Keep searching and keep the faith that you will find it. Hang on to those brief moments of joy, they are so valuable to giving you strength for the next round of pain that hits. One of my counselors (yes I had more than one) gave me a good idea that I used for about a year. I developed a simple spreadsheet/chart that I tracked my mood/thoughts every day (twice a day early on). I would rank my day using a 1 – 10 scale (10 being the best). What this did for me was it allowed me to track trends and it allowed me to look back on a day that I was feeling like a 1 or 2 and realize that I had a 8 two days prior. It’s easy to forget the days that are good when you are having a bad day. Looking back over a course of a month and realizing I felt better than a five 50% of the month was not so bad. I hung on to that hope that things were going to get better and I was able to prove it by looking back at where I came from. Just an idea that worked for me. I really had a hard time not having hope. All I felt was despair and I had never felt that before and it scared the hell out of me.

      Thank you for sharing your thoughts on this subject. Let me know if you want the spreadsheet, I can email it over to you.



  • John Wolfe

    One thing I feel absolutely confident in is that I was the best father I could possibly be. Both my wife and I were in the Navy when our daughter, Allison, was born back in 1986, and we both had “duty days” wherein we had to be on base for a minimum of 24 hours. That meant that I had to be able to do all those things related to raising a child from day one. I firmly believe that Allison turned into the beautiful young, smart women she was because she had both parents heavily involved in her life as she grew up.

    We both read to her every single night from the time she was about 2 years old. One of the most “disappointing” times I can remember is the night she said to me, “No, Daddy, let me read the story to you!” That signaled the end to my making funny voices but also the beginning of her good grades in school. Before too long, neither one of us were reading Allison stories as she was reading books on her own.

    She wasn’t a perfect child and she got her normal quota of scrapes and bruises as she grew up, and at one point her grades started slipping because she wasn’t paying attention in class. We made sure one of us was there where she got home from school and made her do her homework before she went out to play, and before long, her grades went back to A’s and B’s. We also found out, many years after the fact, that she didn’t like green beans, because when I retired in March 2000 and we went to move from Virginia to Texas, there behind the dresser was a whole bunch of dried green beans!

    She never got into the drug scene or drank alcohol, would definitley push the boundary on curfews as a teenager, and got into a couple of minor fender benders as she started driving. But she went on from high school to college and earned her Associates degree in Business before finally marrying a very fine young man who loved her very much.

    So my wife and I have no regrets about being good parents…we were. I think the fact that her death was so sudden and so unexplained has a lot to do with the almost numbness I feel. The ME’s office came back with a cause of death that, while it may be medically correct, it makes absolutely no sense. I tried to make sense of it for a while, then decided to just give it up because it was exhausting me both physically and emotionally. I made the decision to let go just a few days ago because no matter what I found out, it would make no difference in the outcome…Allison is gone from our lives.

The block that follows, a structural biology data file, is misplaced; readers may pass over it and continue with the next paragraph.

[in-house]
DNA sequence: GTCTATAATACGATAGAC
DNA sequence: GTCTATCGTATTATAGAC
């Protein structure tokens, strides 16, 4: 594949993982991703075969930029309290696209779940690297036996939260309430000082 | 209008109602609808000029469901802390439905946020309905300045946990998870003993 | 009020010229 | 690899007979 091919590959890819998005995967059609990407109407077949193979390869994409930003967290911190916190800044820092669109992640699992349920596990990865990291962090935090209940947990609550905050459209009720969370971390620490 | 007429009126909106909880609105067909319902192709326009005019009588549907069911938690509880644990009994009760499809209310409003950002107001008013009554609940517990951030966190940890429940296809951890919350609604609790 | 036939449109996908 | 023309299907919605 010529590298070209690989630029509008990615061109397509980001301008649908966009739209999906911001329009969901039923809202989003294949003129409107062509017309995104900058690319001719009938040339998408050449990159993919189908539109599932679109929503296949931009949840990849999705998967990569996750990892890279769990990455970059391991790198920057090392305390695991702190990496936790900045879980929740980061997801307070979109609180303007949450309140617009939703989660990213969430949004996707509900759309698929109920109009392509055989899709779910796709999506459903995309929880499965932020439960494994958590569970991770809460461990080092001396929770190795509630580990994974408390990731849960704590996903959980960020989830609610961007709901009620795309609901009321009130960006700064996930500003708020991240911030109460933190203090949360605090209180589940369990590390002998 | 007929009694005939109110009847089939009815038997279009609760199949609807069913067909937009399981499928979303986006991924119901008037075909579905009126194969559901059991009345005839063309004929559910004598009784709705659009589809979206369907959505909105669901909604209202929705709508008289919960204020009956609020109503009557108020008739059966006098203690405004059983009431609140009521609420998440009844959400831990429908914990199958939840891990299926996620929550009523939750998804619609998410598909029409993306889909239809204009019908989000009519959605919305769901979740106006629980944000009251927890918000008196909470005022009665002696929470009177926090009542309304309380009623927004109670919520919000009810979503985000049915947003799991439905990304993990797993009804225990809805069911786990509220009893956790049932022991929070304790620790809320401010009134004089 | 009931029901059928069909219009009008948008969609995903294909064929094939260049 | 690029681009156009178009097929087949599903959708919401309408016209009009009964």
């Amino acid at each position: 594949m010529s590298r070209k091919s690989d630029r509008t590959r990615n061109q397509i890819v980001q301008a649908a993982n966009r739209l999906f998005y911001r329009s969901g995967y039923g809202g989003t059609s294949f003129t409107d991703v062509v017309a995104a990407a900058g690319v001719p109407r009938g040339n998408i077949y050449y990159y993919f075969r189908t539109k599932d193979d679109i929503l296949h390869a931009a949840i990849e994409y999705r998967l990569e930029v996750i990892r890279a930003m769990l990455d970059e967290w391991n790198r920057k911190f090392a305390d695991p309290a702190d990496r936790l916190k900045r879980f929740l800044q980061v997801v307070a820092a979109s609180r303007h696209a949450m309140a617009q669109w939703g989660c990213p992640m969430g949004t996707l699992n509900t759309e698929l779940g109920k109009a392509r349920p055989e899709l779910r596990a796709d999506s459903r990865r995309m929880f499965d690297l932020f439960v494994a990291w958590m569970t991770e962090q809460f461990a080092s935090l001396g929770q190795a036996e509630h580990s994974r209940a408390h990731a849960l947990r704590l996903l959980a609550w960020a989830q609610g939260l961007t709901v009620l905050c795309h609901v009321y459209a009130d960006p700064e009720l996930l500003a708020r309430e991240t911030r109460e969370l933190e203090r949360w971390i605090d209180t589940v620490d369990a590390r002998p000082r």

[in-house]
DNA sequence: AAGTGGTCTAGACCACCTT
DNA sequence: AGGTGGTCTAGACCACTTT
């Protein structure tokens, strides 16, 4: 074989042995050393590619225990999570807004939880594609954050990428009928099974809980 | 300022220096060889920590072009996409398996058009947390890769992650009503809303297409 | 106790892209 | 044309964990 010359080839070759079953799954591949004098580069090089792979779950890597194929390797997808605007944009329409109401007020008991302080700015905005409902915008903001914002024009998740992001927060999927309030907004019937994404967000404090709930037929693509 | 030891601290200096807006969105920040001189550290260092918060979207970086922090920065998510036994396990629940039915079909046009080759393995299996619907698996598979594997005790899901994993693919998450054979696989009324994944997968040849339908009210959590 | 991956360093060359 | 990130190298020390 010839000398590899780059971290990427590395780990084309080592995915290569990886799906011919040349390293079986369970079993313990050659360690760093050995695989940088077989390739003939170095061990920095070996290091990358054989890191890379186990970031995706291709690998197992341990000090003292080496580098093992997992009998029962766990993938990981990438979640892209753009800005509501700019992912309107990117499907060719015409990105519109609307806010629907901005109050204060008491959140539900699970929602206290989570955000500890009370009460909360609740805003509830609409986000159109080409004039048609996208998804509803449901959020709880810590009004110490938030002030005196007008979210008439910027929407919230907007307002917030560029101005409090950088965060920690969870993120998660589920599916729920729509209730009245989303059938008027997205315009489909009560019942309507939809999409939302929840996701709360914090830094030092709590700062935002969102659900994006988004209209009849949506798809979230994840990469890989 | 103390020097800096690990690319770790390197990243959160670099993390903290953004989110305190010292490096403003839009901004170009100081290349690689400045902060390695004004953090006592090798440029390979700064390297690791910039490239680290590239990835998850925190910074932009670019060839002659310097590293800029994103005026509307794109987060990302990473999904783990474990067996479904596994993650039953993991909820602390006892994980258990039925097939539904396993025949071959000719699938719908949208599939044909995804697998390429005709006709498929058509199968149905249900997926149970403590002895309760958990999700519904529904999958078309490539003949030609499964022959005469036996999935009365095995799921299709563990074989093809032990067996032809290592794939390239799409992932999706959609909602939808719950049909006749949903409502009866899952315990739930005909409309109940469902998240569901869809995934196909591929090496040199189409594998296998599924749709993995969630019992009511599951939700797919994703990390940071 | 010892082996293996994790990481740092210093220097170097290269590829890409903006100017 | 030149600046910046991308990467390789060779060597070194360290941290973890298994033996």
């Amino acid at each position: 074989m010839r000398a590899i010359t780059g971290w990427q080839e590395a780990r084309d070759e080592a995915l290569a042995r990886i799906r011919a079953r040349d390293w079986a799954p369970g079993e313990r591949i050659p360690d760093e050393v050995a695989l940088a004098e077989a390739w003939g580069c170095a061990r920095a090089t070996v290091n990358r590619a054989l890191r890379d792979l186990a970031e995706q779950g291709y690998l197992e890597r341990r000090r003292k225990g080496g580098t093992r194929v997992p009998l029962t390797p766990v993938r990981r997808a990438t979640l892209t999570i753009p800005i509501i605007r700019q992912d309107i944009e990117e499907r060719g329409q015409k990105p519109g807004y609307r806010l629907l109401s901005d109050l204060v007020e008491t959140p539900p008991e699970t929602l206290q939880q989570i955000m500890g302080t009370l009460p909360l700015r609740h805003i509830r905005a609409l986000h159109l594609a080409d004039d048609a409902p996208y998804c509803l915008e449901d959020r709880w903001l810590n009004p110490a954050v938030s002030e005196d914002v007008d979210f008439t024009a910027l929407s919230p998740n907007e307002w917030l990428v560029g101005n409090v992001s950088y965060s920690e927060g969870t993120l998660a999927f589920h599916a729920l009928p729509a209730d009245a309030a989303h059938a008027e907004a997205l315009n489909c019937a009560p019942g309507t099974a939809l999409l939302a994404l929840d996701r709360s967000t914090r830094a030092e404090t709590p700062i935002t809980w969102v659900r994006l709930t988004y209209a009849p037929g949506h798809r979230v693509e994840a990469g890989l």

To specifically address Kelly’s question about a “remedy”, I personally still internalize it pretty much…it’s been too soon….not enough time has passed. My wife and I talk on a daily basis about what we’re feeling and she talks to her mother nightly. I, in turn, talk to my father, who also lost a son, and to friends, and post on boards like this one. I briefly attempted to start my own blog but quicky lost interest because I got no feedback.

    In my eyes, feedback is an essential element in being able to recover, and that feedback has to be meaningful, not something like, “Well, if you need something just let me know and I’ll be there for you.” So I have people I talk to that have actually lost children or other relatives, and friends I talk to that will just listen to my rants, and others that will talk to me about anything but Allison without me feeling like I’m being patronized and treated with kid gloves. I need to have a balance of opinions in this crazy, upside-down time in my life and I am fortunate enough to have friends and family that can provide that balance.

    Not the least of which is my wife of 28 years.

  • I blog about my loss and when I feel it’s getting too heavy I throw some light stuff on there. I guess that’s called putting the mask on. I don’t know where to go with my grief. I met my boyfriend one week to the day of my daughter’s wake. There is a connection, one I’ve yet to explain… between them although they have never met.

    Long story shorter, I can’t figure out how to balance between being a grieving mother and a happy girlfriend. He’s a happy person and I’m… feeling destroyed.

    • Sherry,

      It takes time to figure all of this stuff out. Sounds to me that you are both, a grieving mom and a happy girlfriend, and that’s ok. Maybe I am reading to much into your words, but it sounds like there is a sense of guilt from being a happy girlfriend. We as humans are great at making ourselves feel guilty. Embrace the moment you are in, whether it’s a grieving mom or a happy girlfriend. Let it be what it is at the moment. Don’t beat yourself up. It sound like you boyfriend has accepted this about you. It is who you are right now in you life. As one very wise woman told me when I was deep in my grief and struggeled with guilt, “Be kind to yourself”.

      Thanks for stopping by the Grievign Dads blog. You are welcomed here any time.



      • Thank you Kelly. Although I am a grieving mom (and not a dad) I relate to everything you say on your blog. It helps me quite a bit.

        Most of the grieving moms (and I have my fair share it) have what I call the “butterfly and rainbows syndrome” about loss. I don’t have it to the degree they do but I understand it very well since I have a touch of it myself. In no way am I saying it is not the “right way”. There is no wrong way.

        I don’t know if I am making sense…